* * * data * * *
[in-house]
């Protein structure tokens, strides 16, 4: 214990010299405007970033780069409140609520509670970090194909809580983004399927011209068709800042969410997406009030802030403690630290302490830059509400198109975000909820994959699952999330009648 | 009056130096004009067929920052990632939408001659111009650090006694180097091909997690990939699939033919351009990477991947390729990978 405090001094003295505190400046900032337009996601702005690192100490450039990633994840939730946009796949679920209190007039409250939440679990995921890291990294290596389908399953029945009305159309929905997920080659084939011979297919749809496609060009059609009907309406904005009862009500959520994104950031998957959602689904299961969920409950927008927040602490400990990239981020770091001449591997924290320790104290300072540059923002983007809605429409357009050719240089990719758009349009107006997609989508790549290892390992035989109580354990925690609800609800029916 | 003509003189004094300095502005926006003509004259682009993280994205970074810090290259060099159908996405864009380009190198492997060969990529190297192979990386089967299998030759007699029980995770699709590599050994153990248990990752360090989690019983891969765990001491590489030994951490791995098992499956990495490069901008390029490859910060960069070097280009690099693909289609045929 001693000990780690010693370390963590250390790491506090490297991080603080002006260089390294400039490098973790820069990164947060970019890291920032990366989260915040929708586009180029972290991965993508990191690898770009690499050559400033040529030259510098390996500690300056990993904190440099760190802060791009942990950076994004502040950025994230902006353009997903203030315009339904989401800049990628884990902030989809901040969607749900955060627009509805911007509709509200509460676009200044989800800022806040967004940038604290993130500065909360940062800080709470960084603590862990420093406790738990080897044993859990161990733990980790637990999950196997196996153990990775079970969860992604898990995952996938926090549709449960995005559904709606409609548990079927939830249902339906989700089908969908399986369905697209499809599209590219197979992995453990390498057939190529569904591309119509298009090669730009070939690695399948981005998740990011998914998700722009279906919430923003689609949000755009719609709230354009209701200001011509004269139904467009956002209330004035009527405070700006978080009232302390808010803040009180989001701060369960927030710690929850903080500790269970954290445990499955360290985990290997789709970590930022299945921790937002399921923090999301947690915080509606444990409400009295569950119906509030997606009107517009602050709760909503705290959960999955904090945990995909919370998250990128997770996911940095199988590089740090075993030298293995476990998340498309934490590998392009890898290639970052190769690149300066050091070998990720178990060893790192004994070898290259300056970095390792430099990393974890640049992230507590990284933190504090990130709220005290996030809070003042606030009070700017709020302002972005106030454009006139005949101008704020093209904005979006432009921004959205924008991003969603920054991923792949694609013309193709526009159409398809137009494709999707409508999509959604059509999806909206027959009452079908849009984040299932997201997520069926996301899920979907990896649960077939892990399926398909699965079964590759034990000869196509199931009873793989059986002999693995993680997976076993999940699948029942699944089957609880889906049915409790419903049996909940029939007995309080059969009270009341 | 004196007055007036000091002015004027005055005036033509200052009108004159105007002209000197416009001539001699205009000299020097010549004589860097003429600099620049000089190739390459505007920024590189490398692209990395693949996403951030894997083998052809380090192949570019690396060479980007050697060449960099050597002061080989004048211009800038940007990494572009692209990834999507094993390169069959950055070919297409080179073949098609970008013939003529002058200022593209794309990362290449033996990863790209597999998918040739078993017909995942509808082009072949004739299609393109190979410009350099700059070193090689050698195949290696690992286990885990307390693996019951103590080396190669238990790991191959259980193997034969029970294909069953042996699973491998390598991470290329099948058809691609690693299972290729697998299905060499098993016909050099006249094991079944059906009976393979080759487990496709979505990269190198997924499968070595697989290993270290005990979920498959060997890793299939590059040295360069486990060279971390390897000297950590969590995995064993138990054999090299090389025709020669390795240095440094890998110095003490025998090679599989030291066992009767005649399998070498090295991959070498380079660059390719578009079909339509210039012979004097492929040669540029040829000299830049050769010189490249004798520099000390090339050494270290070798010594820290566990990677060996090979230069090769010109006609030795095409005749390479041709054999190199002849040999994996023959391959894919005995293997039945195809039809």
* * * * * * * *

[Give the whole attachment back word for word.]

[in-house]
């Protein structure tokens, strides 16, 4: 214990010299405007970033780069409140609520509670970090194909809580983004399927011209068709800042969410997406009030802030403690630290302490830059509400198109975000909820994959699952999330009648 | 009056130096004009067929920052990632939408001659111009650090006694180097091909997690990939699939033919351009990477991947390729990978 405090001094003295505190400046900032337009996601702005690192100490450039990633994840939730946009796949679920209190007039409250939440679990995921890291990294290596389908399953029945009305159309929905997920080659084939011979297919749809496609060009059609009907309406904005009862009500959520994104950031998957959602689904299961969920409950927008927040602490400990990239981020770091001449591997924290320790104290300072540059923002983007809605429409357009050719240089990719758009349009107006997609989508790549290892390992035989109580354990925690609800609800029916 | 003509003189004094300095502005926006003509004259682009993280994205970074810090290259060099159908996405864009380009190198492997060969990529190297192979990386089967299998030759007699029980995770699709590599050994153990248990990752360090989690019983891969765990001491590489030994951490791995098992499956990495490069901008390029490859910060960069070097280009690099693909289609045929 001693000990780690010693370390963590250390790491506090490297991080603080002006260089390294400039490098973790820069990164947060970019890291920032990366989260915040929708586009180029972290991965993508990191690898770009690499050559400033040529030259510098390996500690300056990993904190440099760190802060791009942990950076994004502040950025994230902006353009997903203030315009339904989401800049990628884990902030989809901040969607749900955060627009509805911007509709509200509460676009200044989800800022806040967004940038604290993130500065909360940062800080709470960084603590862990420093406790738990080897044993859990161990733990980790637990999950196997196996153990990775079970969860992604898990995952996938926090549709449960995005559904709606409609548990079927939830249902339906989700089908969908399986369905697209499809599209590219197979992995453990390498057939190529569904591309119509298009090669730009070939690695399948981005998740990011998914998700722009279906919430923003689609949000755009719609709230354009209701200001011509004269139904467009956002209330004035009527405070700006978080009232302390808010803040009180989001701060369960927030710690929850903080500790269970954290445990499955360290985990290997789709970590930022299945921790937002399921923090999301947690915080509606444990409400009295569950119906509030997606009107517009602050709760909503705290959960999955904090945990995909919370998250990128997770996911940095199988590089740090075993030298293995476990998340498309934490590998392009890898290639970052190769690149300066050091070998990720178990060893790192004994070898290259300056970095390792430099990393974890640049992230507590990284933190504090990130709220005290996030809070003042606030009070700017709020302002972005106030454009006139005949101008704020093209904005979006432009921004959205924008991003969603920054991923792949694609013309193709526009159409398809137009494709999707409508999509959604059509999806909206027959009452079908849009984040299932997201997520069926996301899920979907990896649960077939892990399926398909699965079964590759034990000869196509199931009873793989059986002999693995993680997976076993999940699948029942699944089957609880889906049915409790419903049996909940029939007995309080059969009270009341 | 004196007055007036000091002015004027005055005036033509200052009108004159105007002209000197416009001539001699205009000299020097010549004589860097003429600099620049000089190739390459505007920024590189490398692209990395693949996403951030894997083998052809380090192949570019690396060479980007050697060449960099050597002061080989004048211009800038940007990494572009692209990834999507094993390169069959950055070919297409080179073949098609970008013939003529002058200022593209794309990362290449033996990863790209597999998918040739078993017909995942509808082009072949004739299609393109190979410009350099700059070193090689050698195949290696690992286990885990307390693996019951103590080396190669238990790991191959259980193997034969029970294909069953042996699973491998390598991470290329099948058809691609690693299972290729697998299905060499098993016909050099006249094991079944059906009976393979080759487990496709979505990269190198997924499968070595697989290993270290005990979920498959060997890793299939590059040295360069486990060279971390390897000297950590969590995995064993138990054999090299090389025709020669390795240095440094890998110095003490025998090679599989030291066992009767005649399998070498090295991959070498380079660059390719578009079909339509210039012979004097492929040669540029040829000299830049050769010189490249004798520099000390090339050494270290070798010594820290566990990677060996090979230069090769010109006609030795095409005749390479041709054999190199002849040999994996023959391959894919005995293997039945195809039809």